Phylogenetic analysis of smelts (Osmeridae) based on the variation of cytochrome b gene

Phylogenetic analysis of smelts (Osmeridae) based on the variation of cytochrome b gene Putative phylogenetic relationships between all smelt species inhabiting Russian waters were studied using RFLP and the data on divergence between nucleotide sequences of the mitochondrial gene encoding cytochrome b. All types of phylogenetic trees (NJ, MP, and Bayesian) displayed stable clustering into isolated groups corresponding to the division of the subfamily Osmerinae into three genera, Mallotus, Osmerus, and Hypomesus. It was demonstrated that the Mallotus phylum was the first to diverge from a hypothetical common ancestor of the smelts. Later, it divided into two clusters corresponding to the modern subspecies Mallotus villosus villosus and M. v. catervarius. The phylum of the genus Osmerus diverged later than the genus Mallotus and also divided into two clusters, one including O. mordax of the Pacific (Sea of Japan) and Arctic (Kara and Barents Seas) basins and the other, anadromous and resident ecotypes of the O. eperlanus from the Baltic Sea basin. The smelts of the genus Hypomesus is the youngest phylogenetic group among the taxa studied; it forms three individual clusters matching the species H. olidus, H. nipponensis, and H. japonicus. The proposed phylogenetic hypothesis is discussed from the standpoint of its compliance with the phylogenetic constructions based on the external morphological and osteological traits. http://www.deepdyve.com/assets/images/DeepDyve-Logo-lg.png Russian Journal of Genetics Springer Journals

Phylogenetic analysis of smelts (Osmeridae) based on the variation of cytochrome b gene

Loading next page...
 
/lp/springer_journal/phylogenetic-analysis-of-smelts-osmeridae-based-on-the-variation-of-nM7WQ8UxyP
Publisher
SP MAIK Nauka/Interperiodica
Copyright
Copyright © 2010 by Pleiades Publishing, Ltd.
Subject
Biomedicine; Microbial Genetics and Genomics; Animal Genetics and Genomics; Human Genetics
ISSN
1022-7954
eISSN
1608-3369
D.O.I.
10.1134/S1022795410010114
Publisher site
See Article on Publisher Site

Abstract

Putative phylogenetic relationships between all smelt species inhabiting Russian waters were studied using RFLP and the data on divergence between nucleotide sequences of the mitochondrial gene encoding cytochrome b. All types of phylogenetic trees (NJ, MP, and Bayesian) displayed stable clustering into isolated groups corresponding to the division of the subfamily Osmerinae into three genera, Mallotus, Osmerus, and Hypomesus. It was demonstrated that the Mallotus phylum was the first to diverge from a hypothetical common ancestor of the smelts. Later, it divided into two clusters corresponding to the modern subspecies Mallotus villosus villosus and M. v. catervarius. The phylum of the genus Osmerus diverged later than the genus Mallotus and also divided into two clusters, one including O. mordax of the Pacific (Sea of Japan) and Arctic (Kara and Barents Seas) basins and the other, anadromous and resident ecotypes of the O. eperlanus from the Baltic Sea basin. The smelts of the genus Hypomesus is the youngest phylogenetic group among the taxa studied; it forms three individual clusters matching the species H. olidus, H. nipponensis, and H. japonicus. The proposed phylogenetic hypothesis is discussed from the standpoint of its compliance with the phylogenetic constructions based on the external morphological and osteological traits.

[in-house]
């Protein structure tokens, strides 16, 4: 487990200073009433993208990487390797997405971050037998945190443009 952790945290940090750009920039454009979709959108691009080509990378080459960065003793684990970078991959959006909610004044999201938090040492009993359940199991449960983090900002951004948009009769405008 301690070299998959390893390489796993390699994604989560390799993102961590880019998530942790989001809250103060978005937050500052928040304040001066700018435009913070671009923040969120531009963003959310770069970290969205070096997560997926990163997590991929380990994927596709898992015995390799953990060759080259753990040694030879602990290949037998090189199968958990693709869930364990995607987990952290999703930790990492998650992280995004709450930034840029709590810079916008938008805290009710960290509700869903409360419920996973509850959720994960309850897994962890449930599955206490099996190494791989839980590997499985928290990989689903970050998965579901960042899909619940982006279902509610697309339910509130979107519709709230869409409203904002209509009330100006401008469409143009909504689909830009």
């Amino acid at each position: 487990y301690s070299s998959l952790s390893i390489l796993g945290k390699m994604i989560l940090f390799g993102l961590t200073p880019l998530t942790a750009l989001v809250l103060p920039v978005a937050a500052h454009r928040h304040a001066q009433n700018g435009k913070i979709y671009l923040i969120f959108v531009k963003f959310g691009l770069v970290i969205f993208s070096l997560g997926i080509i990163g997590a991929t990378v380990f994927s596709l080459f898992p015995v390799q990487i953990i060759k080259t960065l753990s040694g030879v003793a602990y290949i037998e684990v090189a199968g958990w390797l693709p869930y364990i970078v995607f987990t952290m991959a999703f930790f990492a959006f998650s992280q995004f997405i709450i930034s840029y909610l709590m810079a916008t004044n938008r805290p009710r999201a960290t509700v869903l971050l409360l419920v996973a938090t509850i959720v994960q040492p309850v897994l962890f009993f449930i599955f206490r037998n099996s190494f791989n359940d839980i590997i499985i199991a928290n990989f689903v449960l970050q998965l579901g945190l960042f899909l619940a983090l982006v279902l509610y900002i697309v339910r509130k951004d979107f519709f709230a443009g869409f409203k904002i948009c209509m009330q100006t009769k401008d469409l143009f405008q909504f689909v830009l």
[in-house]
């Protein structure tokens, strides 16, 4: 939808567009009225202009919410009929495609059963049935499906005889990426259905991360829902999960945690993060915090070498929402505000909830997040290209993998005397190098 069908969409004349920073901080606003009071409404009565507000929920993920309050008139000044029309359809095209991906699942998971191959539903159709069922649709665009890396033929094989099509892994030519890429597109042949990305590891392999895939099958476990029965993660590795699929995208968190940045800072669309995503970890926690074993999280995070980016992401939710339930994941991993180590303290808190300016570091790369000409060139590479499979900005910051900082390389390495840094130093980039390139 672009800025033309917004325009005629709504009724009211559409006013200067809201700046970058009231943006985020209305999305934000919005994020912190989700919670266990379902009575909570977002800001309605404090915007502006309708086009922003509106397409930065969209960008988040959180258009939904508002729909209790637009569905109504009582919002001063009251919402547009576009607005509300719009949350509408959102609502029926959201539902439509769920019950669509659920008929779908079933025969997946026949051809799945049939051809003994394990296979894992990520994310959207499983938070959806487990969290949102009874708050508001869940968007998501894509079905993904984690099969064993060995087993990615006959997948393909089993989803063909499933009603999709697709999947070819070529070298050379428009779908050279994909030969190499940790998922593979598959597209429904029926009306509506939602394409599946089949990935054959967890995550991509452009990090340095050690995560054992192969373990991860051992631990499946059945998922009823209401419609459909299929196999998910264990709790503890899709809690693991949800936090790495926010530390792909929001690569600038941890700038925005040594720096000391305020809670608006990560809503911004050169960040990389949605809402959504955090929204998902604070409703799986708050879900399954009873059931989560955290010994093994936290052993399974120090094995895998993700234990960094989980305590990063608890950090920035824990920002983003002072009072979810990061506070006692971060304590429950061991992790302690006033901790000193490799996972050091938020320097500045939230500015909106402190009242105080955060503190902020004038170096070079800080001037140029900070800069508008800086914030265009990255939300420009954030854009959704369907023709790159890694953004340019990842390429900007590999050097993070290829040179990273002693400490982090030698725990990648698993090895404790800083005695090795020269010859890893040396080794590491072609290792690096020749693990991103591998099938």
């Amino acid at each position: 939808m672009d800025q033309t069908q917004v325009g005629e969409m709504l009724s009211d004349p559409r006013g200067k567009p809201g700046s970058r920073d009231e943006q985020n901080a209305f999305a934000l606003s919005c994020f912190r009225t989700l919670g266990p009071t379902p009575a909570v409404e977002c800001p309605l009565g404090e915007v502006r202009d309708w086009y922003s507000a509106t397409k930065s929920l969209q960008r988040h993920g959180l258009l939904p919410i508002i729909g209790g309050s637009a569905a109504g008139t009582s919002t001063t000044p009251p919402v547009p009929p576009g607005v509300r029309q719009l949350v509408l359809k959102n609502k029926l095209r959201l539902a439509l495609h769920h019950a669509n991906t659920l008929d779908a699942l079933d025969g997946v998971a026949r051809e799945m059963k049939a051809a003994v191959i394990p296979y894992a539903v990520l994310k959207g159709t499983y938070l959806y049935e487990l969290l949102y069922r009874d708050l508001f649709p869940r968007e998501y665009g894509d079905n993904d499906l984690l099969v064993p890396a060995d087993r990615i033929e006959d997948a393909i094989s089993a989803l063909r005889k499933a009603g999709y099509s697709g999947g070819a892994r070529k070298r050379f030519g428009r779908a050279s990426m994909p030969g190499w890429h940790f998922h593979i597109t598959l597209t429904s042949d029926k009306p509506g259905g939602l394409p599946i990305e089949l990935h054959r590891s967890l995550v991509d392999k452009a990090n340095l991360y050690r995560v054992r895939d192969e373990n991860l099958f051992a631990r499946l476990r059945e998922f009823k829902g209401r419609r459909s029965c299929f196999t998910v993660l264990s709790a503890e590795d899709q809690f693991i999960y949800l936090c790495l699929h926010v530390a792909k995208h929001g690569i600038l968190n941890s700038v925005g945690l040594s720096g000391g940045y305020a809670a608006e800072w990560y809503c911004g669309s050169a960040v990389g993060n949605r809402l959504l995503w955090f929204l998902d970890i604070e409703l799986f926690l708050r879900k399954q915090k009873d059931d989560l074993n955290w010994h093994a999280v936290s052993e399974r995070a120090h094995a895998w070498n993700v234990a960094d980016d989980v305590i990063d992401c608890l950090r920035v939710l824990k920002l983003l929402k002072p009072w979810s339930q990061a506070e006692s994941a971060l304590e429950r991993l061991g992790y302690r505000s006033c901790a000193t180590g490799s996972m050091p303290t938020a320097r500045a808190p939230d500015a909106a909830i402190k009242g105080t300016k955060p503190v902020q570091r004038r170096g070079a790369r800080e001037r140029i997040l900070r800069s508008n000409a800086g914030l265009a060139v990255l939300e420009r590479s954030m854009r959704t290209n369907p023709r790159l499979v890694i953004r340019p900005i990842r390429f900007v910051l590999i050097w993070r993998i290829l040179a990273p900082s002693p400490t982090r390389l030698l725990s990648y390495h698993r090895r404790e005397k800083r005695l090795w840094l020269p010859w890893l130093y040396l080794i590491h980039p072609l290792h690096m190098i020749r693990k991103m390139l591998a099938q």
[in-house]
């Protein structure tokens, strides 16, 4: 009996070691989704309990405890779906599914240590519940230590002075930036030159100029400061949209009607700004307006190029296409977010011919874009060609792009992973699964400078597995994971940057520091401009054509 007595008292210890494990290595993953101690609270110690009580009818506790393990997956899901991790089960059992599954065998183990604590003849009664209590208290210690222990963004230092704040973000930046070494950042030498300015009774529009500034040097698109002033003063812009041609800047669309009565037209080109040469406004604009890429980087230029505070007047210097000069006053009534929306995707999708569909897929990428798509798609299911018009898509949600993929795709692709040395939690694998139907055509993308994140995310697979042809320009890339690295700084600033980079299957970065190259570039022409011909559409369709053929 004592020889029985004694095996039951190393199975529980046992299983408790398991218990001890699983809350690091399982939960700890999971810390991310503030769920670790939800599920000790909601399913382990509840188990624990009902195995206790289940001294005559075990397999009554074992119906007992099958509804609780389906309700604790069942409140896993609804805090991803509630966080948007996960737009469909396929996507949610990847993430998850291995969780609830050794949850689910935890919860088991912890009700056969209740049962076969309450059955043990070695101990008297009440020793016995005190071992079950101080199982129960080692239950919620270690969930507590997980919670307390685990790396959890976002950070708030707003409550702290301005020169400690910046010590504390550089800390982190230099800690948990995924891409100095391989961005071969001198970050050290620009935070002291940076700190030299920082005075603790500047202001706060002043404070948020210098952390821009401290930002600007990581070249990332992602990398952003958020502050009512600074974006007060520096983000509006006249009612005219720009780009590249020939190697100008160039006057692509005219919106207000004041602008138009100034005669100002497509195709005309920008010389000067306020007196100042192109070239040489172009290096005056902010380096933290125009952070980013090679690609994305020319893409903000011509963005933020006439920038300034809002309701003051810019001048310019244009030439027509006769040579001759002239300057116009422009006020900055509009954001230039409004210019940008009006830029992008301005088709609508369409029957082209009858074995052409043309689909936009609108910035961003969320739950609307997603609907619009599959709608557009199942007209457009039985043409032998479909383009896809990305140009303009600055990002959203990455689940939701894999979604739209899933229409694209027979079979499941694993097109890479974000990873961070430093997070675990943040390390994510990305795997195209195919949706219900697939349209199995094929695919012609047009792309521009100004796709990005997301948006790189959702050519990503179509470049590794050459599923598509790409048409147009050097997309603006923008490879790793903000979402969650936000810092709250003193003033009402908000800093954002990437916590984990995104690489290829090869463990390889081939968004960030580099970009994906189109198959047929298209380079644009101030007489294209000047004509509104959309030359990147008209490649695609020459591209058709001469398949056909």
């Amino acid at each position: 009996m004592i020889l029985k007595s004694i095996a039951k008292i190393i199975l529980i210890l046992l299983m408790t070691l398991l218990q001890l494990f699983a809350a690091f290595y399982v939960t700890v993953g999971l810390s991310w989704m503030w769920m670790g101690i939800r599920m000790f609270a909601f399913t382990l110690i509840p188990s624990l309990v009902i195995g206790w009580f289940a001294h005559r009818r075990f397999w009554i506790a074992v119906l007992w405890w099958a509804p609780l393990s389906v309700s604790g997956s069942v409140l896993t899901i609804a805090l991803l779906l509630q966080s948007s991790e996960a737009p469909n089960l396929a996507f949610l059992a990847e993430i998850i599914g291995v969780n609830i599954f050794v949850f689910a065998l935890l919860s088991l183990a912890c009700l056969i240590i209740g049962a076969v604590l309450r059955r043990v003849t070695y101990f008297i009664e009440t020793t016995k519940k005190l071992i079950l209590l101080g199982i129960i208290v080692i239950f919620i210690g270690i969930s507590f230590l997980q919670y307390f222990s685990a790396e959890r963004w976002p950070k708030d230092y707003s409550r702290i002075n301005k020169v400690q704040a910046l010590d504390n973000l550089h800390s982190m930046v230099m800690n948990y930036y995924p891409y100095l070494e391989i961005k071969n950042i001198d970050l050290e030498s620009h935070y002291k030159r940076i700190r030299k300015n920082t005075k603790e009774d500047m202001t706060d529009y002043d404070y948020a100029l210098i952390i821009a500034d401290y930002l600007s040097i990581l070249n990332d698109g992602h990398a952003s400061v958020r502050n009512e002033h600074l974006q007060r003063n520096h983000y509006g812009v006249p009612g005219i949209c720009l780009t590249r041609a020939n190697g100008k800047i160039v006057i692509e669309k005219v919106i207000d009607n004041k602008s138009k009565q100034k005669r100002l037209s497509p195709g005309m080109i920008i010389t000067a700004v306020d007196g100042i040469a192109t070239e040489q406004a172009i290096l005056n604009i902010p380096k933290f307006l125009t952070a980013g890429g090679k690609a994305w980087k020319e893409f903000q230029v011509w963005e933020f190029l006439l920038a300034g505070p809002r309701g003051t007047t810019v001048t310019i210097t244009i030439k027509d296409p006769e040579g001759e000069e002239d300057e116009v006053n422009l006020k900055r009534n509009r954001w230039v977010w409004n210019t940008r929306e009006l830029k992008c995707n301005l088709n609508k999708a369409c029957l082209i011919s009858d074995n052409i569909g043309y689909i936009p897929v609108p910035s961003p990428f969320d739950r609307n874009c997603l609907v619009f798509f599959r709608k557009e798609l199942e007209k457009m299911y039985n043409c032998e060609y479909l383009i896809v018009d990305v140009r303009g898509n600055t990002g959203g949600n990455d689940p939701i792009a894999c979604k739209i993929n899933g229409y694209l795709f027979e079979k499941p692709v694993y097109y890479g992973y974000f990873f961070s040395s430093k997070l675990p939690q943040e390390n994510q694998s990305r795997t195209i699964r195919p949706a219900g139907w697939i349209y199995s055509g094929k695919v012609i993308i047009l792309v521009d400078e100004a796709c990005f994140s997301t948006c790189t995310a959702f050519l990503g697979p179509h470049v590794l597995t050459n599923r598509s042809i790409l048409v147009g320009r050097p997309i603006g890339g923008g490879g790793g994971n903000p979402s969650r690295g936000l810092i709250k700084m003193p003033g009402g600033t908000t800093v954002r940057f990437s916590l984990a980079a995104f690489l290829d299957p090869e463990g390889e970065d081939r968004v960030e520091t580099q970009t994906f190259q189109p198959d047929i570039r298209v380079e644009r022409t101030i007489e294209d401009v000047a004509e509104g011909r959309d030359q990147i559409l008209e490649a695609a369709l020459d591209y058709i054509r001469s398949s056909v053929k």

Journal

Russian Journal of GeneticsSpringer Journals

Published: Jan 12, 2010

References

You’re reading a free preview. Subscribe to read the entire article.


DeepDyve is your
personal research library

It’s your single place to instantly
discover and read the research
that matters to you.

Enjoy affordable access to
over 18 million articles from more than
15,000 peer-reviewed journals.

All for just $49/month

Explore the DeepDyve Library

Search

Query the DeepDyve database, plus search all of PubMed and Google Scholar seamlessly

Organize

Save any article or search result from DeepDyve, PubMed, and Google Scholar... all in one place.

Access

Get unlimited, online access to over 18 million full-text articles from more than 15,000 scientific journals.

Your journals are on DeepDyve

Read from thousands of the leading scholarly journals from SpringerNature, Elsevier, Wiley-Blackwell, Oxford University Press and more.

All the latest content is available, no embargo periods.

See the journals in your area

DeepDyve

Freelancer

DeepDyve

Pro

Price

FREE

$49/month
$360/year

Save searches from
Google Scholar,
PubMed

Create lists to
organize your research

Export lists, citations

Read DeepDyve articles

Abstract access only

Unlimited access to over
18 million full-text articles

Print

20 pages / month

PDF Discount

20% off